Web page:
In the case of officers the fifth pay commission award was considered fair, but distortions crept in after the service brass tinkered with it, granting a hefty packet to pilots. In the case of the men, the grievances are as old as the fourth pay commission. The men have traditionally been classified into four groups, among whom technicians are group-1. The fourth pay commission granted a Rs 50 increment and steady increase in career profile to diploma-holders in the civil sector(junior engineers), and only Rs 20 to those in the air force. This resulted in a basic pay difference of Rs 300. At the next fixation of pay, this resulted in a larger anomaly as the next basic would be fixed at Rs 300 less than the civilian junior engineer's. The difference came to be further enhanced by the fifth commission which recommended an increment of Rs 150 to the civilian and an entry-level basic pay of Rs 5,000 against the airman's Rs 3,675. And both have the same diploma. Even the nomenclature is considered unfair. The civilian with a diploma is called junior engineer which reflects officer status whereas the serviceman is a non-officer. The airmen also argue that their work, which includes weapon-loading on aircraft, is much more risky than that of their civil counterparts.
The exigencies of service also have created anomalies. A technical airman has to complete specialisation courses within the service; so he can expect to rise to the rank of a junior warrant officer in 18.6 years. Other airmen(musicians, clerks, educational instructors and so on) do not have to undergo these specialisation courses and can expect the same rank in 16.5 years. Now, all that a smart career-minded technician has to do is to drop out from his specialisation course. He would then become a clerk or educational instructor and become a junior warrant officer in two years less than he would have in the technical stream!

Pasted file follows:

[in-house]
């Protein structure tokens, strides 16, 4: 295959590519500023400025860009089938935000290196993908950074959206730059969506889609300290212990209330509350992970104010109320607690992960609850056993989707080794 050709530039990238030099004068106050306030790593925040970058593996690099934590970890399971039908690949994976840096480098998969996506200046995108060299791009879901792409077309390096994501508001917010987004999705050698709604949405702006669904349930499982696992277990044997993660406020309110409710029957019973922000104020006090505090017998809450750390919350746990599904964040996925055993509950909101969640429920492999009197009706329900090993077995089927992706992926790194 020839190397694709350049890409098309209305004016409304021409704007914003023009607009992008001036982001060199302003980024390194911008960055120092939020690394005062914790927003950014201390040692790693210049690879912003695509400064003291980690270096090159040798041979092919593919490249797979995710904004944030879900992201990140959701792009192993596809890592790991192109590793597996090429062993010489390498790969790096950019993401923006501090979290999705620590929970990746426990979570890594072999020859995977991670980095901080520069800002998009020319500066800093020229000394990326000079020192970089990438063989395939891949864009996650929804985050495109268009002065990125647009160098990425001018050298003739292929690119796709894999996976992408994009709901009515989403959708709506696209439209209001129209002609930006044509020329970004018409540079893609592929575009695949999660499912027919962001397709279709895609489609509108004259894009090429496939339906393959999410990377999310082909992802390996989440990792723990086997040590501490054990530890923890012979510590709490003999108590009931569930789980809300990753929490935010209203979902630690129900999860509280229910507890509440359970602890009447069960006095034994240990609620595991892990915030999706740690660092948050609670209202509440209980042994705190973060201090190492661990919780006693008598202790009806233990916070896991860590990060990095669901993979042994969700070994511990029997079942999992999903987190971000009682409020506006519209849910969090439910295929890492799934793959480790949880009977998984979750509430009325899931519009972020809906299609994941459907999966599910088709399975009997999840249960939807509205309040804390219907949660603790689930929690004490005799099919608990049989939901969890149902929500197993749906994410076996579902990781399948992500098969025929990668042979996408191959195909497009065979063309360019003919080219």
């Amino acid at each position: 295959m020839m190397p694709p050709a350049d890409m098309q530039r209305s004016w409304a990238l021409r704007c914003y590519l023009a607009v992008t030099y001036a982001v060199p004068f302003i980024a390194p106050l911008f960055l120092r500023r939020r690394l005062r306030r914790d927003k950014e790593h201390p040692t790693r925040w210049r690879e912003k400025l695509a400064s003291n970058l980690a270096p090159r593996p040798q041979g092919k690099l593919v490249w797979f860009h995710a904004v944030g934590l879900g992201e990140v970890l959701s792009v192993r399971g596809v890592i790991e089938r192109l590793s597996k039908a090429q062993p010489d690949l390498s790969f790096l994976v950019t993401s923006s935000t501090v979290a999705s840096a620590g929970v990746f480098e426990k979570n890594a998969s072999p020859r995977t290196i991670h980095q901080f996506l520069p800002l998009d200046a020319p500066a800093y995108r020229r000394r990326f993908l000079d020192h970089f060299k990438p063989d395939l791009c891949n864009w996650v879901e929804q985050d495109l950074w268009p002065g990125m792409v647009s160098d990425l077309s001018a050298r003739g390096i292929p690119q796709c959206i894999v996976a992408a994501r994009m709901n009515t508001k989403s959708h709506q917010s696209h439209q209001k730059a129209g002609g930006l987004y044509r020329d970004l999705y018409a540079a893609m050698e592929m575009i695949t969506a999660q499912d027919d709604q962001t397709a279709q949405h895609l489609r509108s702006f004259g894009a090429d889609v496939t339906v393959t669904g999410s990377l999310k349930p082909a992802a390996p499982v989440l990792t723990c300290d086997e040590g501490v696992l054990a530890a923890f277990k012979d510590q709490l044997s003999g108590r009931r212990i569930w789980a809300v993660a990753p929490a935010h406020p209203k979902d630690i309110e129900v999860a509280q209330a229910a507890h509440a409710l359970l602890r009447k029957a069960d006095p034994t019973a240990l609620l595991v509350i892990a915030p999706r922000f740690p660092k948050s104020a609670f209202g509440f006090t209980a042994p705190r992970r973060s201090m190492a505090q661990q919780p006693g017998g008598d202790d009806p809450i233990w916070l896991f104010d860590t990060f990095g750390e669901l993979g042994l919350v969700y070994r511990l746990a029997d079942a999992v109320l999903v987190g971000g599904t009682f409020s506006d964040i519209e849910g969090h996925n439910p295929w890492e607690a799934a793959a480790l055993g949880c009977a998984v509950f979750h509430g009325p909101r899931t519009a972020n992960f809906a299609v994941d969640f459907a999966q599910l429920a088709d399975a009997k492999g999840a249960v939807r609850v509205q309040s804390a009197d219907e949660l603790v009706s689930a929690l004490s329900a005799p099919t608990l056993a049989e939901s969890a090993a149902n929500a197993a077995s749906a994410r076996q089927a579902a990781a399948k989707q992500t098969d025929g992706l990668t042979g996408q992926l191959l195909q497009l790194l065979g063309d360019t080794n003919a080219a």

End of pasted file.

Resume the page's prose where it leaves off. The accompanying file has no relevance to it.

If officers have been complaining about disparity between fliers and technical officers, the men also have the same complaint. Air crew airmen enjoy risk coverage and travel allowance, whereas technical airmen, who also have to fly out for temporary duties, do not. The government's argument in not granting qualification allowance to technical airmen is that they have been trained by the state. But they point out that pilots are also trained by the state. The problem is that technical airmen comprise about four-fifth of the strength of the air force. "We are the suffering silent majority who actually maintain the air force. But the service brass seem to look only into the problems of the fighter pilots first, transport pilots then and technical officers after that. We are never in the picture," said an aggrieved airman.
The IAF top brass finally cracked the whip. Wing Commander K.R. Nagesh, an electronics engineer and the most prominent rebel in the force, was arrested and placed under custody for dereliction of duty on January 22, 1998. His crime: he led the IAF's engineering and technical cadres in an unprecedented protest strike in December. For the first time in the history of the Indian Air Force, a wing commander faced a court martial for protesting against pay disparities. Nagesh fought back, he approached the Delhi high court with a writ petition challenging the IAF's 'system of disciplinary action' which, he said, amounted to abject human rights violation. After 16 days being held in custody at the IAF's Palam air force base in New Delhi, Nagesh was released on February 7. IAF spokesperson Squadron Leader R.K. Dhingra said that the authorities were forced to take extreme action after a near mutiny by ground duty officers -- engineers and technical cadres -- badly hit several air force bases across the country. Dhingra said there is nothing new in the system of disciplinary action and court of inquiry against Nagesh. "We have recorded evidence against Nagesh. Now a competent authority within the IAF will decide what action should be taken against him,'' he said. The IAF official argued that the action should not be seen as ''an excess from the air force wing.'' ''The IAF is a disciplined organisation and we have to live with it,'' he added.